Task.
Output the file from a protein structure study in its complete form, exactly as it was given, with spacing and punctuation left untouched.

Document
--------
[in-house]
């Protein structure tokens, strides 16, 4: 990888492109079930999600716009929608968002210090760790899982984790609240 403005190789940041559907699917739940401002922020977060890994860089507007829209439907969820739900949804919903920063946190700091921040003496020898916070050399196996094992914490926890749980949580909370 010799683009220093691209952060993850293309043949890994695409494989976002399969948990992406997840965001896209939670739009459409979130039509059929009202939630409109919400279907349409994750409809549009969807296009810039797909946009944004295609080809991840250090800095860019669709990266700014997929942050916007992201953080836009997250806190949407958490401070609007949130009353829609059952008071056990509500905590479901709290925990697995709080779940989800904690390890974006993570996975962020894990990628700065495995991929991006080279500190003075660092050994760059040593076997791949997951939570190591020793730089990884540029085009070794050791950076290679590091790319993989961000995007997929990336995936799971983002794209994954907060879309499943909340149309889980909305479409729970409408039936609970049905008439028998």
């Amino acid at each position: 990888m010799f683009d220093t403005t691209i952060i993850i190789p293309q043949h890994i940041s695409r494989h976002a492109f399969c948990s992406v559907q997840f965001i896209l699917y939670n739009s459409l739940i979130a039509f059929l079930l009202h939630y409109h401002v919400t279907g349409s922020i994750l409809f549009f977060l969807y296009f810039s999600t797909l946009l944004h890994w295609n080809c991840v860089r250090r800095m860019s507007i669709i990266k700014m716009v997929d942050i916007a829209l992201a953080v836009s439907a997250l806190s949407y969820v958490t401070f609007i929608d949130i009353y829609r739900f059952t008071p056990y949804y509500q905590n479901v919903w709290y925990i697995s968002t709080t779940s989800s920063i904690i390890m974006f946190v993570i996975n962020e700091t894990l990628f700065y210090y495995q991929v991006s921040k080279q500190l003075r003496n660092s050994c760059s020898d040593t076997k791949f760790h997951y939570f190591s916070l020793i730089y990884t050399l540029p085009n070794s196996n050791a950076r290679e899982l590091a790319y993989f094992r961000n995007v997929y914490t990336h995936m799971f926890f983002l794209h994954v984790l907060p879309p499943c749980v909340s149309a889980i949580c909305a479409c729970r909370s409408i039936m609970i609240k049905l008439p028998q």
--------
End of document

[in-house]
């Protein structure tokens, strides 16, 4: 990888492109079930999600716009929608968002210090760790899982984790609240 403005190789940041559907699917739940401002922020977060890994860089507007829209439907969820739900949804919903920063946190700091921040003496020898916070050399196996094992914490926890749980949580909370 010799683009220093691209952060993850293309043949890994695409494989976002399969948990992406997840965001896209939670739009459409979130039509059929009202939630409109919400279907349409994750409809549009969807296009810039797909946009944004295609080809991840250090800095860019669709990266700014997929942050916007992201953080836009997250806190949407958490401070609007949130009353829609059952008071056990509500905590479901709290925990697995709080779940989800904690390890974006993570996975962020894990990628700065495995991929991006080279500190003075660092050994760059040593076997791949997951939570190591020793730089990884540029085009070794050791950076290679590091790319993989961000995007997929990336995936799971983002794209994954907060879309499943909340149309889980909305479409729970409408039936609970049905008439028998």
């Amino acid at each position: 990888m010799f683009d220093t403005t691209i952060i993850i190789p293309q043949h890994i940041s695409r494989h976002a492109f399969c948990s992406v559907q997840f965001i896209l699917y939670n739009s459409l739940i979130a039509f059929l079930l009202h939630y409109h401002v919400t279907g349409s922020i994750l409809f549009f977060l969807y296009f810039s999600t797909l946009l944004h890994w295609n080809c991840v860089r250090r800095m860019s507007i669709i990266k700014m716009v997929d942050i916007a829209l992201a953080v836009s439907a997250l806190s949407y969820v958490t401070f609007i929608d949130i009353y829609r739900f059952t008071p056990y949804y509500q905590n479901v919903w709290y925990i697995s968002t709080t779940s989800s920063i904690i390890m974006f946190v993570i996975n962020e700091t894990l990628f700065y210090y495995q991929v991006s921040k080279q500190l003075r003496n660092s050994c760059s020898d040593t076997k791949f760790h997951y939570f190591s916070l020793i730089y990884t050399l540029p085009n070794s196996n050791a950076r290679e899982l590091a790319y993989f094992r961000n995007v997929y914490t990336h995936m799971f926890f983002l794209h994954v984790l907060p879309p499943c749980v909340s149309a889980i949580c909305a479409c729970r909370s409408i039936m609970i609240k049905l008439p028998q």